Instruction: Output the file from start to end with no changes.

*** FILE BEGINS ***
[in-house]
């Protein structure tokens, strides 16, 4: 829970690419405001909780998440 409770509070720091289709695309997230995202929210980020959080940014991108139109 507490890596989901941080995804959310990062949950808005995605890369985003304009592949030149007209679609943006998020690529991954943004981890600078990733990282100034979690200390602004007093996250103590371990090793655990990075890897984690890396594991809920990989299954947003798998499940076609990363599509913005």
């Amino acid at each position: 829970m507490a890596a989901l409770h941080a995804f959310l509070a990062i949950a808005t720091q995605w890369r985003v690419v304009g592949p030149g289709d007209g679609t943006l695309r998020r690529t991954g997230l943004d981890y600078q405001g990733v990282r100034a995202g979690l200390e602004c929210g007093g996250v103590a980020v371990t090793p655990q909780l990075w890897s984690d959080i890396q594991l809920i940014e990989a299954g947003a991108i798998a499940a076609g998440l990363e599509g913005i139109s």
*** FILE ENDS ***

[in-house]
């Protein structure tokens, strides 16, 4: 829970690419405001909780998440 409770509070720091289709695309997230995202929210980020959080940014991108139109 507490890596989901941080995804959310990062949950808005995605890369985003304009592949030149007209679609943006998020690529991954943004981890600078990733990282100034979690200390602004007093996250103590371990090793655990990075890897984690890396594991809920990989299954947003798998499940076609990363599509913005």
């Amino acid at each position: 829970m507490a890596a989901l409770h941080a995804f959310l509070a990062i949950a808005t720091q995605w890369r985003v690419v304009g592949p030149g289709d007209g679609t943006l695309r998020r690529t991954g997230l943004d981890y600078q405001g990733v990282r100034a995202g979690l200390e602004c929210g007093g996250v103590a980020v371990t090793p655990q909780l990075w890897s984690d959080i890396q594991l809920i940014e990989a299954g947003a991108i798998a499940a076609g998440l990363e599509g913005i139109s």